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"Choir of King's College sings Bach" - CD Review, 16th of December 2022

Monday, 16 January 2023 , ora 10.32

It's a feast to hear the King's College Choir of Cambridge perform Bach, a compilation released on 1 July on Warner Classics, featuring the finest recordings made over the years by this leading British musical institution in some of the world's leading companies - including St. Mary's Academy and the Royal Academy of Music. The most important recordings of this year's recordings from the British Music Academy include the St. Martin in the Fields, the Academy of Ancient Music, and the Concentus musicus Ensemble in Vienna, under equally memorable conductors - Sir David Willcocks, Sir Andrew Davis, Sir Philip Leger, Sir Stephen Cleobury and Nikolaus Harnoncourt. The sound is unmistakable, as is the range and musical excellence of these boys trained at King's College School in all seriousness.

The Choir of King's College, Cambridge gives us a lesson in history and longevity. It was founded by King Henry VI in 1441 to sing daily during religious services. According to the statute laid down by the king, poor boys under the age of 12 with a strong constitution and honest conversation, able to read and sing, were chosen. They were given clothes, daily meals and a small amount of money. The choir has spanned the era of the Tudors, the Stuart dynasty, the 18th and 19th centuries, to the present day. The 20th century of course brings a different perspective and modernisation. Dean Eric Milner-White founded 'A Festival of Nine Lessons and Carols' for Christmas Eve in 1918, broadcast live on Radio from 1931, a festival which still takes place today. In 1957, David Willcocks became the organist and Musical Director of the choir, followed by Philip Ledger, Stephen Cleobury and from 2019 Daniel Hyde. Chronicles mention how the value of the choir excelled or diminished depending on the skill of the man at the conductor's desk. There is also a list of the names of these music directors dating back to 1606.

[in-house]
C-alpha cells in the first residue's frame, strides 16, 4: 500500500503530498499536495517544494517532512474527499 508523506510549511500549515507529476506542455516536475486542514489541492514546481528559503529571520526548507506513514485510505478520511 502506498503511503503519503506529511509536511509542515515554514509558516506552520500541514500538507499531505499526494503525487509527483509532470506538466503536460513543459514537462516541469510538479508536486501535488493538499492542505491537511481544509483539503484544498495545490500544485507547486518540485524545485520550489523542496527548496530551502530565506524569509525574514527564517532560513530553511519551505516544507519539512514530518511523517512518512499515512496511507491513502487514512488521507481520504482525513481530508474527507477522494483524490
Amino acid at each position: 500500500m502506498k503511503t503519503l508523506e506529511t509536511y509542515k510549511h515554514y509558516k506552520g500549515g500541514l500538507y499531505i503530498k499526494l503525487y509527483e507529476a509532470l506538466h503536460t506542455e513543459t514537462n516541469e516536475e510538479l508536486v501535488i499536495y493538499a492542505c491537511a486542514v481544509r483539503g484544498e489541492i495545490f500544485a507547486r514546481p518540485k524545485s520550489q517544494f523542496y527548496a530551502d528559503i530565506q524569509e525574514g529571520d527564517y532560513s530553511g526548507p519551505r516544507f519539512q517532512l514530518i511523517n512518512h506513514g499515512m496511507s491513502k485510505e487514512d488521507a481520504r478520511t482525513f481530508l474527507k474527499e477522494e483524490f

Today the Choir of King's College consists of 16 boys, aged 9 to 13, 14 students and two organists. Beyond the strictly religious programme of the Chapel Royal, the Choir of King's College has a spectacular concert activity - tours in Europe, USA, China, Australia, participation in major festivals, album releases that set a standard that is hard to match. They have appeared at the BBC Proms countless times, often perform with the Academy of Ancient Music and the Britten Sinfonia, and also give a Christmas concert every year in London with the Philharmonia Orchestra.

The Choir of King's College has consistently performed the music of Johann Sebastian Bach. It dedicated its first recording to him in 1929 under the title "His Master's Voice". In fact it could be said that the ensemble specialises in the Leipzig Cantor's repertoire, releasing countless albums. We are in fact listening to a compilation of the most valuable recordings made over the years, a material that is also valued for the fact that it presents in a compact form, like an encyclopaedia, some of the most famous choral episodes from Bach's cantatas, oratorios and passion pieces, thus we can notice his writing, the expressive quality, the breadth and monumentality of his sonorous discourse, as brilliant as in Handel's case - otherwise comparisons between the two Baroque composers are pointless.

Marina Nedelcu
Translated by Andreea Grințescu,
University of Bucharest, Faculty of Foreign Languages and Literatures, MTTLC, year I
Corrected by Silvia Petrescu